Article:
By now many Americans have forgotten that astronauts Neil Armstrong and Buzz Aldrin weren’t alone as they took humankind’s first steps on the surface of the moon on July 20, 1969.
Orbiting some 60 miles overhead in the Apollo 11 command module, 38-year-old Michael Collins enjoyed a brief moment of peace and quiet as the module passed around the dark side of the moon, cutting off all communication with Earth.
“It was a wonderful experience,” Collins said in 2016. “The fact that it was quiet—silent, utterly—was good, not bad. It gave me some time off of mission control telling me to do this and that.”
That contentment and calm—in stark contrast to the late Armstrong’s stalwart statesmanship and Aldrin’s romantic volatility—defined Collins’ long life. The man who shepherded the first two men to stand on the moon died on April 28 at the age of 90.
Michael Collins was born in Rome, on Halloween 1930. His father was career U.S. Army officer James Lawton Collins, who would eventually fight in three wars. His mother, Virginia Collins, née Stewart, was an educated woman who traced her lineage in America to the years before the Revolutionary War.
Graduating high school in 1948, the boy followed in his father’s footsteps and enrolled in the U.S. Military Academy at West Point. He became a fighter pilot flying F-86 jets. In 1956, he was forced to eject from his plane after it burst into flames over France. “It was 10 percent shrewd planning and 90 percent blind luck” that he survived his flying career, Collins said later. “Put ‘lucky’ on my tombstone.”
Collins met his future wife, Patricia Finnegan, the daughter of a Massachusetts state senator, at an Air Force club. They married in 1957 and had three children. While serving as a test pilot in 1962, Collins applied to be an astronaut. NASA rejected him. “It ain’t pleasant,” he later said of his early failure.
He applied to NASA again in 1963. This time, the space agency said yes.
On July 18, 1966, Collins and astronaut John W. Young launched into Earth’s orbit aboard the Gemini 10 mission—America’s 16th manned spaceflight. Collins completed his first, modest spacewalk, briefly standing in the open hatch of the capsule in order to take photos.
The brief spacewalk shaped his future in ways Collins might not have appreciated at the time. NASA decided that for the Apollo 11 mission, the pilot of the command module should have “extravehicular” experience. Collins would have to stay in the module while Armstrong and Aldrin descended to the lunar surface.
Before liftoff from Cape Canaveral, Collins’ wife penned him a poem. “Take my silence, though intended,” she wrote. “Fill it with the joy you feel. Take my courage, now pretended—you, my love, will make it real.”
Orbiting in the darkness and silence while Aldrin and Armstrong were cementing their future fame, Collins reflected on the planet he’d left behind. “I really believe that if the political leaders of the world could see their planet from a distance of 100,000 miles, their outlook could be fundamentally changed,” he said decades later.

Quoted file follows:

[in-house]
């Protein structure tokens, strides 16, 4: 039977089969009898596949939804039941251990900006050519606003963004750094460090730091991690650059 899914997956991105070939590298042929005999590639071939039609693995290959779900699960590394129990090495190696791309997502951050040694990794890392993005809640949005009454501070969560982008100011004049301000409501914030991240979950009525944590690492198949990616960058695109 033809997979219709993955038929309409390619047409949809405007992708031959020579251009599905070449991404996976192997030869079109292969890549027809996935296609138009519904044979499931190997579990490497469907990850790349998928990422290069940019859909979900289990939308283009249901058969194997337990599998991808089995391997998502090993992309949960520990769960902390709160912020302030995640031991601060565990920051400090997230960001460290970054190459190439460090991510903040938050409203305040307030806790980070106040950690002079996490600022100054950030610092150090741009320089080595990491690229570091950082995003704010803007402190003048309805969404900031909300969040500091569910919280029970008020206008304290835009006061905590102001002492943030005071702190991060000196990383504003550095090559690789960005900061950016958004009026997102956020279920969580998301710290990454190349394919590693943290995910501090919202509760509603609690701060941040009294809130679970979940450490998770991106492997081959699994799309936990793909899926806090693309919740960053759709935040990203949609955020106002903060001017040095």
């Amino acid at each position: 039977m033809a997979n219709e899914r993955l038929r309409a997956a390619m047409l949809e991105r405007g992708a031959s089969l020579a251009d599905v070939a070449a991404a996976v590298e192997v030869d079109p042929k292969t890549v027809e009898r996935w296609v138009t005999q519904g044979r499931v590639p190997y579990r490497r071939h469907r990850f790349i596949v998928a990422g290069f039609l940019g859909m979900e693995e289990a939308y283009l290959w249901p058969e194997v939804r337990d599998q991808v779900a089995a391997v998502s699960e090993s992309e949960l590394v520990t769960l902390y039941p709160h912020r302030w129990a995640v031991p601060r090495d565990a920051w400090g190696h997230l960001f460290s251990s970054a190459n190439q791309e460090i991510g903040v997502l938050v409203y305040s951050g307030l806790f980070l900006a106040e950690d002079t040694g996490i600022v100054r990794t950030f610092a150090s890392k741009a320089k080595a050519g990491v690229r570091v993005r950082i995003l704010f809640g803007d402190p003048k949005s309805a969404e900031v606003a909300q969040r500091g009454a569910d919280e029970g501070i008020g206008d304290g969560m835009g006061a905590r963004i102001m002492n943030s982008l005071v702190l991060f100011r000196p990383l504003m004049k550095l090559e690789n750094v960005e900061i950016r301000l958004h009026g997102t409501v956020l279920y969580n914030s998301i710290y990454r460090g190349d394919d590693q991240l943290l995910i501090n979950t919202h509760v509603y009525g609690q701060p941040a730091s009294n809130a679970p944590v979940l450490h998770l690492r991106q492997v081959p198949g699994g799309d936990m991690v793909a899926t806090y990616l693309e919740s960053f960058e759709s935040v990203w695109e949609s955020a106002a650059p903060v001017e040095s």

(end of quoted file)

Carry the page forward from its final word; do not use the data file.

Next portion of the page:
“That all-important border would be invisible, that noisy argument silenced. The tiny globe would continue to turn, serenely ignoring its subdivisions, presenting a unified façade that would cry out for unified understanding, for homogeneous treatment. The Earth must become as it appears: blue and white, not capitalist or communist; blue and white, not rich or poor; blue and white, not envious or envied.”
“Small, shiny, serene, blue and white. Fragile.”
Returning to Earth, Collins spent a year working for the State Department before retiring from NASA, and public life, in 1970. He oversaw the National Air and Space Museum from 1971 to 1978 and worked for LTV Aerospace for five years, resigning in 1985 to found his own consulting firm.
Collins wrote four books, but he never aspired to national politics like Armstrong did or pop-culture fame like Aldrin did. He and Patricia settled into a quiet retirement in the Everglades. Patricia died in 2014.
The widower and former astronaut stayed busy running, painting, and playing the stock market. “I’m a good retiree in that I have a lot of hobbies,” Collins said in 2016. He advocated on behalf of NASA for a mission to Mars but otherwise avoided the spotlight.
“Some things about current society irritate me, such as the adulation of celebrities and the inflation of heroism,” Collins said in 2009. “Heroes abound, and should be revered as such, but don’t count astronauts among them. We work very hard. We did our jobs to near perfection, but that was what we had hired on to do.”